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Re: Joining the slow lane - is it possible in Phnom Penh? And how does the economics work out?

Post by Heng Heng Heng »

Image
That picture in the ad doesn't look like any Cambodian school I've ever seen.
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Re: Joining the slow lane - is it possible in Phnom Penh? And how does the economics work out?

Post by Username Taken »

Heng Heng Heng wrote: Mon Aug 06, 2018 9:43 pm Image
That picture in the ad doesn't look like any Cambodian school I've ever seen.
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Re: So what's not the slow lane for teaching?

Post by violet »

britscienceteacher wrote: Mon Aug 06, 2018 8:15 pm Here's an example of what I've found online:
https://vietnam.craigslist.org/edu/d/es ... g=en&cc=us

"Working hours: 20 teaching hours + 20 office hours
Monday - Friday working schedule, two days off on Saturday and Sunday"

What are office hours? Are they hours that you've got to stay in the office working?

This looks like a very heavy schedule to me plus 20 hours of something else not stated. Needless to say I haven't applied. Experienced teacher's opinions and comments welcome?
Stuff being forced to be on the premises one hour for every teaching hour!!
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that genius
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Re: Joining the slow lane - is it possible in Phnom Penh? And how does the economics work out?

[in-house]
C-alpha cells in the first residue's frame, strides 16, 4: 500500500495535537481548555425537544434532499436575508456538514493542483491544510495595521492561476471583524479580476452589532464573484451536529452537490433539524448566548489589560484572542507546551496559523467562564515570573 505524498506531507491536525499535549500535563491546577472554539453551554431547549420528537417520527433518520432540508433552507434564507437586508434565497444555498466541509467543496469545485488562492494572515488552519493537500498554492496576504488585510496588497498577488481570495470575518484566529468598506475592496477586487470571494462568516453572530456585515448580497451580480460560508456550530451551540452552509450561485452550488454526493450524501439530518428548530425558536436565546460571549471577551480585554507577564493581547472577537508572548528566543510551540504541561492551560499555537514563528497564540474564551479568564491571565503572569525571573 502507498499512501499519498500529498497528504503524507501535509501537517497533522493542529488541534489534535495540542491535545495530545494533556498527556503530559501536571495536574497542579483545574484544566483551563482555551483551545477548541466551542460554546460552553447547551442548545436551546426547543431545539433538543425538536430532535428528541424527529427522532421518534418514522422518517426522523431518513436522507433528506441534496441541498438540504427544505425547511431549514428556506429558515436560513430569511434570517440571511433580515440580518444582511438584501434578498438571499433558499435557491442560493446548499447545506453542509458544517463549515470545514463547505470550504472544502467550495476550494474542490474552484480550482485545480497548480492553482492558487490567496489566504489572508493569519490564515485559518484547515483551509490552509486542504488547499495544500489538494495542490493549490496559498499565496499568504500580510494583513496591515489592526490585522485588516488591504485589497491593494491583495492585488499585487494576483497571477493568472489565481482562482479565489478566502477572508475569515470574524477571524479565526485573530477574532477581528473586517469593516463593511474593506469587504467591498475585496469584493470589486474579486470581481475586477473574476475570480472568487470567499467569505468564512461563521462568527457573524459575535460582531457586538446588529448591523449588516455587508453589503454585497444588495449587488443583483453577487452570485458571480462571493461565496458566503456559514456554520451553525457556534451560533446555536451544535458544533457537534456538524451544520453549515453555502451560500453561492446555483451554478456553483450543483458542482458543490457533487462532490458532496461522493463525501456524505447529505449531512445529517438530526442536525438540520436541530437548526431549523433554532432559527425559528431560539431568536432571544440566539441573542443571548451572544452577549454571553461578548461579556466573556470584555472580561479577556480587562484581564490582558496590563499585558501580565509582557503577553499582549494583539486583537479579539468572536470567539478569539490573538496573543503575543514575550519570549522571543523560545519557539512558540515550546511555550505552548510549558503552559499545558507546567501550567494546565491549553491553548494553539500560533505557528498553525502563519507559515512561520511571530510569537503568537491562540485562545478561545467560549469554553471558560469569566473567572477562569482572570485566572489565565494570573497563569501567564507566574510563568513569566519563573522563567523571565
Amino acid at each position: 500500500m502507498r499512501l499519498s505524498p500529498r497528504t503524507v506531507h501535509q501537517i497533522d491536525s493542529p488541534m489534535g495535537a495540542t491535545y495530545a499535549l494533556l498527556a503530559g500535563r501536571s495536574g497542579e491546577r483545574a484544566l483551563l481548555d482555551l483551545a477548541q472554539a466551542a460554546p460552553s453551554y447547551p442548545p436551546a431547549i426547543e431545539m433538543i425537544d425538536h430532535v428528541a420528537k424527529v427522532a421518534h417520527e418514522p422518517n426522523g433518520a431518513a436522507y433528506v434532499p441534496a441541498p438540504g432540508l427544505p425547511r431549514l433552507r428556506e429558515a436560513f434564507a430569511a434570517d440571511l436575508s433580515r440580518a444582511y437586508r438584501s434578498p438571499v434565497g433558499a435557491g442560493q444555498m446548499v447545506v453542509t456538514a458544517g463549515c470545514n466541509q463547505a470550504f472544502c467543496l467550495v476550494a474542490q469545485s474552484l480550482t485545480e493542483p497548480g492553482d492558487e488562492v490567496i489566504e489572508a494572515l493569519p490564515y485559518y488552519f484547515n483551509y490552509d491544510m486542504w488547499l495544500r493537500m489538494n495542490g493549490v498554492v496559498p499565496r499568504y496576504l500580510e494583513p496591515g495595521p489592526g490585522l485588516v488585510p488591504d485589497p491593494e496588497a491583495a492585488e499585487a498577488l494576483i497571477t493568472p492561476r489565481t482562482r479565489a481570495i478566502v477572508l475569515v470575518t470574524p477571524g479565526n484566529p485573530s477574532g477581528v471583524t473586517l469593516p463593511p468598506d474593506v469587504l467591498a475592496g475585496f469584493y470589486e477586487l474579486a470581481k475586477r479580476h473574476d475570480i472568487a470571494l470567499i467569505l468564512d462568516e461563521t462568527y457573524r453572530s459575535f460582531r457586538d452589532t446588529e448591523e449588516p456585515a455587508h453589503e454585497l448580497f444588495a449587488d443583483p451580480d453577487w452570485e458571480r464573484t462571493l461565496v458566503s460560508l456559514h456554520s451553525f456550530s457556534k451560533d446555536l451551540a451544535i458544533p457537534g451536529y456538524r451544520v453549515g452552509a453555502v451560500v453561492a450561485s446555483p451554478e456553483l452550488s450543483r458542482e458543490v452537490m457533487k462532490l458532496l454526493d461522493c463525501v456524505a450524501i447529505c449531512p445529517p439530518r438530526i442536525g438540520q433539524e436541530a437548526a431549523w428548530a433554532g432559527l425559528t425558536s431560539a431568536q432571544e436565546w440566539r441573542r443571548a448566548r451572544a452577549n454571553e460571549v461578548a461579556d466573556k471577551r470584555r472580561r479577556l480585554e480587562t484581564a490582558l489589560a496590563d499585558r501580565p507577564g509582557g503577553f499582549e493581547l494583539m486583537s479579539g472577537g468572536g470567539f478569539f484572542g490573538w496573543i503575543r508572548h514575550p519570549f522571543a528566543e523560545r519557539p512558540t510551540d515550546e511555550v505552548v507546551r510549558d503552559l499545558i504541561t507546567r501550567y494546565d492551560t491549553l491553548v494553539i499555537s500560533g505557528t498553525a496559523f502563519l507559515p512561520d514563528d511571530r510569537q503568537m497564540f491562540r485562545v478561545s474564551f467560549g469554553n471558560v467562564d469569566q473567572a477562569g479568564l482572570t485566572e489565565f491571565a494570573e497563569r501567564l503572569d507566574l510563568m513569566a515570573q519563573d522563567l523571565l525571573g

Post by that genius »

What's wrong with an employee asking that, violet? Most people work a 40 hour week...why should teachers not? Factory workers here work 48 hours a week and many do overtime.

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Re: Joining the slow lane - is it possible in Phnom Penh? And how does the economics work out?

Post by Gilmore »

Like That Genius, I am rather confused by the OP's reference to a previous thread and my response there. In that case, I was responding to a poster who appeared to believe that he held all the cards when it came to employment and could make all the demands and set conditions that suited him. I was correctly pointing out the diversity of what are described as International Schools here, the qualifications they demand and the salaries and conditions they offer. They are not desperate for teachers, so it's not up to the applicant to set the agenda.
In your case, you should follow the advice of That Genius. Pannassastra or its ilk seem best suited to your needs.
We are currently employing a number of Western teachers with considerable experience at other well known International schools in PP. They have all told me that they are much happier here than they were at their previous schools, so we can't be too bad.
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Re: Joining the slow lane - is it possible in Phnom Penh? And how does the economics work out?

Post by phuketrichard »

I have 3 friends all working at the American international High school in Yangon
1 runs the it dept +teaches 2 hours/day, 2 teach (1 primary,1 science/math)
all are Americans
all earn $2,800++all get a free flight to bangkok every 70 days and visa paid for
all get a free flight back to the states once/year
all get 1 2 bedroom apt ( worth apx $2,500/month in Yangon)
1 gets free tuition for his son
the tech guy is the only one without a masters but he has all the experience and letters behind his name
work on campus 8-12, 1-4 monday-friday
Good money over there
In a nation run by swine, all pigs are upward-mobile and the rest of us are fucked until we can put our acts together: not necessarily to win, but mainly to keep from losing completely. HST